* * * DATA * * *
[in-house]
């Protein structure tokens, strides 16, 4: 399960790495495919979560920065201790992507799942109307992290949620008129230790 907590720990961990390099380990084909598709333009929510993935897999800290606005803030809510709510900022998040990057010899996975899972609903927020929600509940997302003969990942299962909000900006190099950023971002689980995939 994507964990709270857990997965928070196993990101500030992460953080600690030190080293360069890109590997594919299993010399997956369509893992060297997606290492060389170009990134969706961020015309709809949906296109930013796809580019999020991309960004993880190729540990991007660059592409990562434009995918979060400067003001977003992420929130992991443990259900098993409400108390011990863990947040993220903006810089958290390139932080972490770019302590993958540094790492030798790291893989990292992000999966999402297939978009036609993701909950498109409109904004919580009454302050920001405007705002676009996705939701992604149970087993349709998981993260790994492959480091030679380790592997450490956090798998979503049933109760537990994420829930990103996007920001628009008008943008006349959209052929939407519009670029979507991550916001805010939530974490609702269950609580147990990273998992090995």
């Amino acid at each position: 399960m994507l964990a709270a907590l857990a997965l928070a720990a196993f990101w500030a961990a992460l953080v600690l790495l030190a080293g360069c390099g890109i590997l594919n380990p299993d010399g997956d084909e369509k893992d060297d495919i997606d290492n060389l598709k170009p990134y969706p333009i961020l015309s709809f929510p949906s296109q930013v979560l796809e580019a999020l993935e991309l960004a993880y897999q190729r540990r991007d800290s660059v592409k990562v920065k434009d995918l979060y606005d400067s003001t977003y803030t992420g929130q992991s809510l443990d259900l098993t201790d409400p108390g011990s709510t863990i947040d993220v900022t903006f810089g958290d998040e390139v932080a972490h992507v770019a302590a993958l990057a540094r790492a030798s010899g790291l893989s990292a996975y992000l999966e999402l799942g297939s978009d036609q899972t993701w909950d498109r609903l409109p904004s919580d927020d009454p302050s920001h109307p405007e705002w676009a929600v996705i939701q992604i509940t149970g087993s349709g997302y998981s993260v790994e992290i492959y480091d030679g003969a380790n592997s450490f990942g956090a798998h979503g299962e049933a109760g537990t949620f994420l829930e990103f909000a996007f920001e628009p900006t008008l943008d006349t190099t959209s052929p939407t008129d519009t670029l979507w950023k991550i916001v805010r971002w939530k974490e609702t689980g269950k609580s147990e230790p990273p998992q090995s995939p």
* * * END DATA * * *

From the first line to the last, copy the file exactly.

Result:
[in-house]
């Protein structure tokens, strides 16, 4: 399960790495495919979560920065201790992507799942109307992290949620008129230790 907590720990961990390099380990084909598709333009929510993935897999800290606005803030809510709510900022998040990057010899996975899972609903927020929600509940997302003969990942299962909000900006190099950023971002689980995939 994507964990709270857990997965928070196993990101500030992460953080600690030190080293360069890109590997594919299993010399997956369509893992060297997606290492060389170009990134969706961020015309709809949906296109930013796809580019999020991309960004993880190729540990991007660059592409990562434009995918979060400067003001977003992420929130992991443990259900098993409400108390011990863990947040993220903006810089958290390139932080972490770019302590993958540094790492030798790291893989990292992000999966999402297939978009036609993701909950498109409109904004919580009454302050920001405007705002676009996705939701992604149970087993349709998981993260790994492959480091030679380790592997450490956090798998979503049933109760537990994420829930990103996007920001628009008008943008006349959209052929939407519009670029979507991550916001805010939530974490609702269950609580147990990273998992090995």
């Amino acid at each position: 399960m994507l964990a709270a907590l857990a997965l928070a720990a196993f990101w500030a961990a992460l953080v600690l790495l030190a080293g360069c390099g890109i590997l594919n380990p299993d010399g997956d084909e369509k893992d060297d495919i997606d290492n060389l598709k170009p990134y969706p333009i961020l015309s709809f929510p949906s296109q930013v979560l796809e580019a999020l993935e991309l960004a993880y897999q190729r540990r991007d800290s660059v592409k990562v920065k434009d995918l979060y606005d400067s003001t977003y803030t992420g929130q992991s809510l443990d259900l098993t201790d409400p108390g011990s709510t863990i947040d993220v900022t903006f810089g958290d998040e390139v932080a972490h992507v770019a302590a993958l990057a540094r790492a030798s010899g790291l893989s990292a996975y992000l999966e999402l799942g297939s978009d036609q899972t993701w909950d498109r609903l409109p904004s919580d927020d009454p302050s920001h109307p405007e705002w676009a929600v996705i939701q992604i509940t149970g087993s349709g997302y998981s993260v790994e992290i492959y480091d030679g003969a380790n592997s450490f990942g956090a798998h979503g299962e049933a109760g537990t949620f994420l829930e990103f909000a996007f920001e628009p900006t008008l943008d006349t190099t959209s052929p939407t008129d519009t670029l979507w950023k991550i916001v805010r971002w939530k974490e609702t689980g269950k609580s147990e230790p990273p998992q090995s995939p």